There are no MADD Center staff specifically trained to repair the equipment. Some collections, like the Strong Museum of Play, do have staff to repair consoles, controllers and other accessories, but that level of staffing is not within UChicago’s budget, or the budgets of many other library and university collections. Some of the University of Chicago student workers hired by the MADD center for other jobs happen to be good at electronics repair; I talked to one student who told me about his repair work, mostly consisting of opening game controllers, carefully cleaning them, then putting them back together. Other students have also done more interventive repair work like soldering in new parts. Finding students with these skills is rare, so in general, when components in the consoles and controllers break, they have to be replaced. This could mean replacing equipment or buying new parts. Because the older equipment will last longer with limited use, and for convenience, many students use emulators to play older games. Emulators are software or hardware that allow players to play older games on new consoles or computers. The emulator may try to imitate original hardware and gameplay exactly, or include new features.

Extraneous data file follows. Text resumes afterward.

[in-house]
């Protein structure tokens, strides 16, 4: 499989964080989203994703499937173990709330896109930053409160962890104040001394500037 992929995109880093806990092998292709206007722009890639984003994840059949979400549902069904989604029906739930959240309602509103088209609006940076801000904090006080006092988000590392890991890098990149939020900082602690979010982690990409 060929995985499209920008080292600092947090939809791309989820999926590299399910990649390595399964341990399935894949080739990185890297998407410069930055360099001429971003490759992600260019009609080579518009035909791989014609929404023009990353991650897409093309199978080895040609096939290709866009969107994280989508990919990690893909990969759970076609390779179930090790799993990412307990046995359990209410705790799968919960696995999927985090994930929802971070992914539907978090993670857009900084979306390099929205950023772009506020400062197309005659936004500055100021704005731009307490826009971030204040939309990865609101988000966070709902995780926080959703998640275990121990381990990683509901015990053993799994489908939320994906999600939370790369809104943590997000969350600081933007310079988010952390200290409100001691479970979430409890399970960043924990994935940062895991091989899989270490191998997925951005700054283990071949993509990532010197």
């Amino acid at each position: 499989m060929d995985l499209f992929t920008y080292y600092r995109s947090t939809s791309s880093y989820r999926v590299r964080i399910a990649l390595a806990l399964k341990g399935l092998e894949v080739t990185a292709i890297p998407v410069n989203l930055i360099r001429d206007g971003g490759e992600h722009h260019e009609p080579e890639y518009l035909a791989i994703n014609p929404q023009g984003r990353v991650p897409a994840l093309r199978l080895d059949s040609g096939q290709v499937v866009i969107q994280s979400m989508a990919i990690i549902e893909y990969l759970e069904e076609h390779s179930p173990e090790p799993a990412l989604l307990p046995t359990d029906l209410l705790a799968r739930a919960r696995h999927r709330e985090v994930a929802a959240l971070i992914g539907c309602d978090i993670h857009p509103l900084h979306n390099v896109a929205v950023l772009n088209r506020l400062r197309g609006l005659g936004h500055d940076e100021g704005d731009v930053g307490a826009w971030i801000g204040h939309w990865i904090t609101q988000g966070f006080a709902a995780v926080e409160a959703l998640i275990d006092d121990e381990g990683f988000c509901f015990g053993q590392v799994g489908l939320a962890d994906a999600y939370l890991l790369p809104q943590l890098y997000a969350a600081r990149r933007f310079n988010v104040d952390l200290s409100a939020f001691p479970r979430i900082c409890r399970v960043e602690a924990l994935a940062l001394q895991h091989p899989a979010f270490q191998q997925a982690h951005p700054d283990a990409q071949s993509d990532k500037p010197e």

Collecting physical games is a critical part of preservation and is more complex now that some games are only sold online. The online-only versions are often locked to accounts, which makes collecting and using them in a library context difficult. The MADD Center has user accounts to maintain a digital collection, but they prioritize buying physical copies of games when possible. For example, they will buy a more expensive special edition if it comes with a physical copy.

If no physical copy of the game has been collected, it may not be available to students at all. Some older games are archived online, like Old School RuneScape, but most companies don’t archive their older games for public use. Some companies may only make older games available in different formats, which affects gameplay. For example, the NES Classic is a console that can emulate thirty NES games from the 1980s, but the experience is significantly different, particularly because Nintendo has added save states. This means that a player no longer has to play through long stretches of the game over and over again; a player now can learn to beat the game much faster. Nintendo might have the same game title available on NES, NES Classic, Switch Online and on an online emulator, but gameplay on each version is a unique experience.